Tag Archives: Brian Engelland

Business heroes don’t tell us what to do – they show us

Business heroes are all around us. We recognize them in the little things they do that make a big impression. They teach, mentor, and inspire us to become better people. Their example in doing little things well makes them heroes in our lives. 

When I think of business heroes, three people come to mind: First, there’s the company president who demonstrated that individual performance “above and beyond the call of duty” doesn’t get you extra pay, just the opportunity to do it over again. Second, there’s the entrepreneur who showed me how to “turn the other cheek” when dealing with an irate customer; and third, there’s the sales manager who demonstrated how friendship in business can often overcome weaknesses in product or service. 

But my first important lesson in business ethics came from my father. He served in the Marine Corps during World War II, and applied much of that good Marine training to my development. Marines are intensely loyal. My dad demonstrated that loyalty by giving me, his first son, the first name of his commanding officer.

Dad owned a residential heating and cooling business, and I, an impressionable teenager, remember accompanying him on a service call. Dad examined the customer’s heater to determine what was wrong, then told him, “The thermocouple is shot. We’ll replace it and get your system back in order in no time.” 

The homeowner then asked how much Dad would charge for a new heating and cooling system. “But you don’t need a new one,” my dad said.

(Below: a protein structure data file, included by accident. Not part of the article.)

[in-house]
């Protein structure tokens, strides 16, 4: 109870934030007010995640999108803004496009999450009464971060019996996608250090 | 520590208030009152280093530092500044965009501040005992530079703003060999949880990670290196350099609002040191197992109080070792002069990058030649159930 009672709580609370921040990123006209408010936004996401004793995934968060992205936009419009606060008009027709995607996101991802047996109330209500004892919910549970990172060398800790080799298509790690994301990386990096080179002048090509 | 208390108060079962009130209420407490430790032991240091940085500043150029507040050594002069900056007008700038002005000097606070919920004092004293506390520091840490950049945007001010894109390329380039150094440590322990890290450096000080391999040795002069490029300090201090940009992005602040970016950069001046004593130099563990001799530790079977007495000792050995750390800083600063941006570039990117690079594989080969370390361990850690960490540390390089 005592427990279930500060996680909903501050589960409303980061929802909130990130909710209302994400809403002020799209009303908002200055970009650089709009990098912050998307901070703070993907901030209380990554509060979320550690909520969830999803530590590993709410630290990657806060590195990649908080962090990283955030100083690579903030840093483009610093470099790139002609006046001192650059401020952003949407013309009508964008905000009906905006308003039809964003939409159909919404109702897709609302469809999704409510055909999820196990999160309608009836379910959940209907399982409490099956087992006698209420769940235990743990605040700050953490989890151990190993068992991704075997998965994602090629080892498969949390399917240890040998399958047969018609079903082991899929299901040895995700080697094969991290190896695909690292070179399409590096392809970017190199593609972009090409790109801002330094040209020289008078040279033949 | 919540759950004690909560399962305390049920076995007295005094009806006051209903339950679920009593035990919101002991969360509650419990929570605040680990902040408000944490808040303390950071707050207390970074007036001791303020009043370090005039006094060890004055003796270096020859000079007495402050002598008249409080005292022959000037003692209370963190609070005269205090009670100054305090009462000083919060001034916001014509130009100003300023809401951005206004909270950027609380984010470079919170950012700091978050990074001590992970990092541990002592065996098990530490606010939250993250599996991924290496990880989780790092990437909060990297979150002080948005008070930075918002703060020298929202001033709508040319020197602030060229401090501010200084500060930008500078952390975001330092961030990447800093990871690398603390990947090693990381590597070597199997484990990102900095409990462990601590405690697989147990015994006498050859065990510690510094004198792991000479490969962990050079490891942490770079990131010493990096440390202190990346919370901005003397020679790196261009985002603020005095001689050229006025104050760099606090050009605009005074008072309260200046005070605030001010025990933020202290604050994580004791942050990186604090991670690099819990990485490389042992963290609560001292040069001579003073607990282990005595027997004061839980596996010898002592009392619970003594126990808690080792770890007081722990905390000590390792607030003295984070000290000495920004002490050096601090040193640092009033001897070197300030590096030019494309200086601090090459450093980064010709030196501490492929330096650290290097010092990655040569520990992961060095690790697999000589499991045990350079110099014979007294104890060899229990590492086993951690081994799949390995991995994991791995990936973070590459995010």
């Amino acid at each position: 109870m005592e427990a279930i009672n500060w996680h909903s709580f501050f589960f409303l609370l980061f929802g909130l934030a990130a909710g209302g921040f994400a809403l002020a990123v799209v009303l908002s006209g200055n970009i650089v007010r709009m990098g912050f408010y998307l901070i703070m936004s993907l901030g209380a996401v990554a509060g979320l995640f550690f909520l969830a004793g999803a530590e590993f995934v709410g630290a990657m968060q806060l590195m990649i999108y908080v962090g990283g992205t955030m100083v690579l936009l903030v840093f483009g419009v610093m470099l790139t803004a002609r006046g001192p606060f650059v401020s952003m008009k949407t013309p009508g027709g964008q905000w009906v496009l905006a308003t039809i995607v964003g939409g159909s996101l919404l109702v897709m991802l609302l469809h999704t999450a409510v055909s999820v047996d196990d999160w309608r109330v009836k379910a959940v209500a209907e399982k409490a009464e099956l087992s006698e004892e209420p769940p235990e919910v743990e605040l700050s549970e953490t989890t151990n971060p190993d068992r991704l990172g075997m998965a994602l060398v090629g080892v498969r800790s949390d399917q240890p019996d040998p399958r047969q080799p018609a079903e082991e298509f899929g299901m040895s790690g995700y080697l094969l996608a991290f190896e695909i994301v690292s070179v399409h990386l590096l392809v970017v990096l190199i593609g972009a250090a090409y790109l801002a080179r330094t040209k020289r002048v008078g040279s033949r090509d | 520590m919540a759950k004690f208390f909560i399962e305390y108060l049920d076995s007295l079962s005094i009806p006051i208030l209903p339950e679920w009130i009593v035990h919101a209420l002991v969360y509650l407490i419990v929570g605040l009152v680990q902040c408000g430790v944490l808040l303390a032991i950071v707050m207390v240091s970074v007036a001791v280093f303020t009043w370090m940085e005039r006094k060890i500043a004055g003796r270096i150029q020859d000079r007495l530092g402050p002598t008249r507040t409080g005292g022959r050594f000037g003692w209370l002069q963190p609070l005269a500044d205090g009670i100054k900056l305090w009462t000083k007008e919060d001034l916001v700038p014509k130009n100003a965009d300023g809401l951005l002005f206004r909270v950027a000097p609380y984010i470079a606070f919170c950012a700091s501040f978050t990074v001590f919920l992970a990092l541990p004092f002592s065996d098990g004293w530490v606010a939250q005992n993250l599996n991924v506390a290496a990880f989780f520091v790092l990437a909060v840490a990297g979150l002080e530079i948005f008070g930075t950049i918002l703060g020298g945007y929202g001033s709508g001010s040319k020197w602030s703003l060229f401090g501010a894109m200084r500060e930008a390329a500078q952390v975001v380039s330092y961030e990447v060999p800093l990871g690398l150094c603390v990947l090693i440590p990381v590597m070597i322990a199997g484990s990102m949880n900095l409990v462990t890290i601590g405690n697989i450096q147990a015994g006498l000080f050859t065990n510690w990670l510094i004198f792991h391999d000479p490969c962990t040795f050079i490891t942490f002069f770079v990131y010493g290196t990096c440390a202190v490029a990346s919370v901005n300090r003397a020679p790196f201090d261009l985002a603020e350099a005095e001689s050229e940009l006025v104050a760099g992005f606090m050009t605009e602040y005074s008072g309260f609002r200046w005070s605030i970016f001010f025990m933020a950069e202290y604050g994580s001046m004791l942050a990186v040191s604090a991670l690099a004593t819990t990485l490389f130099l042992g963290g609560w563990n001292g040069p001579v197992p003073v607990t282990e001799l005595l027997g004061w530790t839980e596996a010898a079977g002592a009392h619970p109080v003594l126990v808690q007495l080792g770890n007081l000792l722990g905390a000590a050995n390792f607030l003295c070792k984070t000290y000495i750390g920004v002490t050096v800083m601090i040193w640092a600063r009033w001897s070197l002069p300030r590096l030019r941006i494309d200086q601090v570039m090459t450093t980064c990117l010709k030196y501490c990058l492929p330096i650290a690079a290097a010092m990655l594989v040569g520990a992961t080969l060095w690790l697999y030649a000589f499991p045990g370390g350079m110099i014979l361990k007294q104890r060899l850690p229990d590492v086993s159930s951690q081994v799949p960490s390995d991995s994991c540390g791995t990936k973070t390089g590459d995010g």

The man replied, “Well, I replace my car frequently, why shouldn’t I replace my furnace?” 

My dad explained that furnaces and air conditioners have fewer moving parts and are built to last much longer than a car. He assured him that buying a new system wouldn’t be cost effective. And he refused to give him a price.

 On the way home, I asked Dad why he wouldn’t sell the man a new system. “It’s not right to sell someone something they don’t need,” he explained. “That furnace of his will last another 15 years, and the money it would cost could be put to much better use now. He could save it for a rainy day, take his wife on vacation, or pay for his children’s education.” 

Whenever I tell this story, listeners often say that if a customer wants to buy something, that’s his or her business, not the seller’s, and that my dad was out of line in discouraging the transaction. 

But imagine if many townspeople spent their money foolishly on new furnaces every year. Buying un-needed products can impoverish consumers, and also the community in which they live.

My dad’s explanation impressed on me that a good business person should not pursue every opportunity that earns a profit, only those that make good sense for both buyer and seller. That’s the essence of “win-win.” By following this regimen, Dad earned a sterling reputation that helped him attract repeat business year after year. People knew he would give them a fair deal, and they knew he wouldn’t sell them something just so he could fatten his own wallet.